Exhaustive Study

My doctor is very proactive.  Almost any appointment with him, even for a minor ailment, will end up with a battery of tests.

A while ago, I had a little lung congestion that wouldn’t go away.  He mentioned chest x-ray, blood test, some new pills and a pulmonary function test.  He even talked about some procedure where they’d stick a tube into my lung to extract a sample of the mucus.  That didn’t sound particularly exciting so I offered to hack some up.  He did listen to my lung sounds and decided there was no indication that a coughing jag was necessary at the moment.

However, he did think the pulmonary function test was in order.  It was accomplished at Sparrow Hospital.  The registration desk was some distance from the pulmonary lab.  As I walked toward the lab, I glanced at the encounter sheet.  It listed my diagnosis as “SOB”.  Now, I know I’ve caused a lot of trouble at the doctors office—but SOB?  I was pretty sure this warning would put the technician on full alert…maybe even start him off in a bad mood.

Such was not the case.  “SOB” indicated shortness of breath and the lab tech, Harry, was a jovial guy from the onset.  He greeted me with “Welcome to Star Ship Sparrow”.  He was right.  The room was a myriad of computers, control panels, gas tanks, and tubes looping everywhere.  And most prominent; an escape pod, into which he seated me.  He recited a steady stream of pre-launch instructions as he adjusted all the gizmos in the pod.

I would breathe normal, then take in a huge, deep breath.  He would record some data and then command me to exhale quickly and completely.  I was to exhale until my lungs were fully exhausted and he would record that measurement also.  I would be able to monitor the amount of air flow on the module’s display screen.  At least I would be able to watch if I didn’t pass out because all the oxygen had been forced out of my lungs.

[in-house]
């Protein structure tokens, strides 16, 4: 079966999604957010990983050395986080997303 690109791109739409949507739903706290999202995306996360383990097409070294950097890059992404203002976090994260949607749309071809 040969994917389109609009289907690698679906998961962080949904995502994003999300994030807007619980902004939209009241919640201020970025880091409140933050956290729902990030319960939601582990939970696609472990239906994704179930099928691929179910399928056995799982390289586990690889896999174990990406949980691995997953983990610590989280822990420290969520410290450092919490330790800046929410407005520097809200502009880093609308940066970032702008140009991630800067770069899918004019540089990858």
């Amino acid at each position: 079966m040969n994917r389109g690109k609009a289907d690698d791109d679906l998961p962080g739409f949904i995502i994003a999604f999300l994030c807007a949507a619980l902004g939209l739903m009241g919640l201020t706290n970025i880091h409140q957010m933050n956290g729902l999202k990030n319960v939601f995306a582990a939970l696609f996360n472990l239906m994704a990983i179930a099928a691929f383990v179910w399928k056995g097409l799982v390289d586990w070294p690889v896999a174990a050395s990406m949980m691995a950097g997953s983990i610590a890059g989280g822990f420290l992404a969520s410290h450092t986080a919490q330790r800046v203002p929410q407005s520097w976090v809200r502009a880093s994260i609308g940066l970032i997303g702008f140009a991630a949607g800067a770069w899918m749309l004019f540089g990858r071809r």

Of course, even if I did manage to stay conscious long enough to see the gauge hit zero flow, I was not to inhale until he commanded me to do so.  When I inquired as to the logic of me no longer able to focus on the meter yet hear him say “Inhale”, he did agree to abort the mission should that occur.

WOW, that was definitely encouraging.  However, when he said, “If you survive the first round of inhale-exhalie, we would do it three more times.  I acknowledged that I understood.

He immediately put a clothes pin on my nose, inserted a mouthpiece attached to a tube dangling from the ceiling and exited the pod.  He sat down at mission control and asked; “Are you ready to launch?”  Considering the clamp on my nose and the snorkel lodged securely in my jaws, he wouldn’t have known if I said yes or no.

“Okay, then, breath normal so I can get a base line.”

Um, excuse me…breath normal?  What’s normal about a plugged nose and scuba gear in my mouth.  Not to mention, a conscious effort to breath normal requires knowledge of what an unconscious normal rate should be.  Fortunately, my thoughts on this matter made me forget about breathing.  He must have gotten the base line…”Deep breath and hoooold…” came the voice from Command Central, followed closely with “Exhale…more…more…almost…a little more…good, inhale and breathe normal”

At this point my inhale was more like a gasp.  My eyes were bulged out and my face tingled from lack of oxygen.  I honestly felt like I was in thin air after blasting off from Space Ship Sparrow.  I wasn’t sure what was hissing inside the pod, but I hoped it wasn’t a leak in my lungs.  I contemplated removing the nose clamp.  Too late, round two was beginning; “Breathe normal please…deep breath…”

I gotta tell you, after three more cycles of this and four other tests with slight modifications, I was exhausted.  Breathing normal would be sometime tomorrow.